This Monday night, the Bears play the Detroit Lions (right, Karen?) at 7:30 at Soldier Field. Our neighborhood should be hopping. It doesn't look like the temperature is going to drop low enough (or that I'm going to have a ticket) to make these a necessity. But that means I have a little bit of time to collect all three pieces before my first Bears game.

How about you?
Football, baseball or something even better?


Just East of Lake Shore

We've been on several tours and heard several anecdotes about the architecture and history of Chicago. One of my favorite tour stories is the one I heard about the land beneath Lake Point Tower.

Lake Point Tower

Here's the legend: For years there was an ordinance against construction east of Lake Shore Drive. When development began on Lake Point Tower it created quite the hubbub. In the ensuing court case, the construction was allowed to proceed because of a very "Chicago" technicality.

The wording of the original ordinance forbade construction on land East of LSD. Turns out the plot intended for Lake Point Tower is actually landfill. So construction was permitted and the ordinance was quickly changed to prevent this from happening again. Crazy, right? Crazy enough to make a great story.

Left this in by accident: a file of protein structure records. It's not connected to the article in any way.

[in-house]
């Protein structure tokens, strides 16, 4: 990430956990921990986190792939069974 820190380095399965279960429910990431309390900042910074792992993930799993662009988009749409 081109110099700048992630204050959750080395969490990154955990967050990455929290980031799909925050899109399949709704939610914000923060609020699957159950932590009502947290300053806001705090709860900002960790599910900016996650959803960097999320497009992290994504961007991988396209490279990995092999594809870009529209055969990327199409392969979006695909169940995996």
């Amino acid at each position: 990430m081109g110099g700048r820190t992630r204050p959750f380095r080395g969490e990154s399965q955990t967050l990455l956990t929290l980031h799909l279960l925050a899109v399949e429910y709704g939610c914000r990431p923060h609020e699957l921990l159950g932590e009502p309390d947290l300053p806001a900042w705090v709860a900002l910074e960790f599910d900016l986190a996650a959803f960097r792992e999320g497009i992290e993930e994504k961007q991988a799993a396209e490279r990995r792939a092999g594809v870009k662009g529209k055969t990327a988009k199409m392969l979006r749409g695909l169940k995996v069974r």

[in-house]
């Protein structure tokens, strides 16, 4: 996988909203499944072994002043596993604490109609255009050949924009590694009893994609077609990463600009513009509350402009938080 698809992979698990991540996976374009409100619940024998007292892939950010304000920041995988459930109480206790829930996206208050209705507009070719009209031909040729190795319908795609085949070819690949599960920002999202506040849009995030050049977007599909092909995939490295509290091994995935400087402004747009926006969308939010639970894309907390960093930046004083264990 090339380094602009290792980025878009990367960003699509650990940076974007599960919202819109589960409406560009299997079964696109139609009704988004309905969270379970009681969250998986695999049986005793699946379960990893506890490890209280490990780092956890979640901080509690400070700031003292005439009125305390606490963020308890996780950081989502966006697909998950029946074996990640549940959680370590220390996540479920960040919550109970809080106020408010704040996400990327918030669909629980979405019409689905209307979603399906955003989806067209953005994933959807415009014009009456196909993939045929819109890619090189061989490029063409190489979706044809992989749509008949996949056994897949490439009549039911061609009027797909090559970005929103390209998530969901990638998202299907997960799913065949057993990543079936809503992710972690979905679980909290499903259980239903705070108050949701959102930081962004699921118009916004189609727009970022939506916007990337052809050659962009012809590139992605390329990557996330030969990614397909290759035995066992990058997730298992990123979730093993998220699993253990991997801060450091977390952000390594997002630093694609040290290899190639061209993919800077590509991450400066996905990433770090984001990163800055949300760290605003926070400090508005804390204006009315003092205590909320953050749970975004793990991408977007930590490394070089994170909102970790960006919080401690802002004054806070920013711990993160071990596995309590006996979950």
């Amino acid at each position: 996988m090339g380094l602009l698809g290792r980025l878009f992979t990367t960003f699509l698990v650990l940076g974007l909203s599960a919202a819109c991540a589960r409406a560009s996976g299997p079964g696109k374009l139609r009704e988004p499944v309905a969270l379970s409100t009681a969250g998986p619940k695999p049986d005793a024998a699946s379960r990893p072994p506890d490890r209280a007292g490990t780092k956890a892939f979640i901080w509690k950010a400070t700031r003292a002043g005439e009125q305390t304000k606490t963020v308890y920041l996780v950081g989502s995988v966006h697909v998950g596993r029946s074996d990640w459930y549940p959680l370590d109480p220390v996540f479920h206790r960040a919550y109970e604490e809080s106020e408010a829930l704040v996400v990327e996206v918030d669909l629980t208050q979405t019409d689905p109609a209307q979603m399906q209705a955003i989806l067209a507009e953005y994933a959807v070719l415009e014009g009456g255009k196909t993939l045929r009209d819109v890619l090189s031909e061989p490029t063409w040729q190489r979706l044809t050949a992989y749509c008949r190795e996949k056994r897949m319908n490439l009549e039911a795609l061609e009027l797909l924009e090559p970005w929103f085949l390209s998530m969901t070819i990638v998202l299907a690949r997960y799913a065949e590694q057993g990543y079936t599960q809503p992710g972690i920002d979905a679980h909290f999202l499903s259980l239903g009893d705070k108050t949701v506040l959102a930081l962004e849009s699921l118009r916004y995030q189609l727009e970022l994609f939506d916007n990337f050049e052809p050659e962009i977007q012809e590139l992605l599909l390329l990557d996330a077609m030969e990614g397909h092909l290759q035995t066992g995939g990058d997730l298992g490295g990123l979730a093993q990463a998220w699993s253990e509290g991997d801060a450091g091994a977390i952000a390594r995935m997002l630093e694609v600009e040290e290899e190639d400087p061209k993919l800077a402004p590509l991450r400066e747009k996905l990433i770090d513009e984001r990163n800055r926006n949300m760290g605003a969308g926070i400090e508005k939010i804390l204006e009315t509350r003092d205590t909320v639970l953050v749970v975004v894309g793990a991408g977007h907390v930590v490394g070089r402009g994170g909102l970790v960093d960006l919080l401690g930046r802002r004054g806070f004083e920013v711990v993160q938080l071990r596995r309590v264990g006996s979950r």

East of Lake Shore
a unique view of the city skyline

Regardless of how or why the construction was allowed to happen, Lake Point Tower is a stunning building with gorgeous, unique views (as the only building East of LSD) and a few very special amenities. Last weekend, as a part of Open House Chicago 2012, we had a chance to see parts of the building for ourselves.

Restaurant with a View
Excuse my wind blown, humidity ravaged hair.

On the 70th floor you'll find the breathtaking Cité. It's a fine dining restaurant with 360º views and a menu that had my mouth watering. There's an incredibly reasonably priced Chef's tasting menu that I can't wait to get into my tummy. (Hubby, are you paying attention?)

Cité The Pier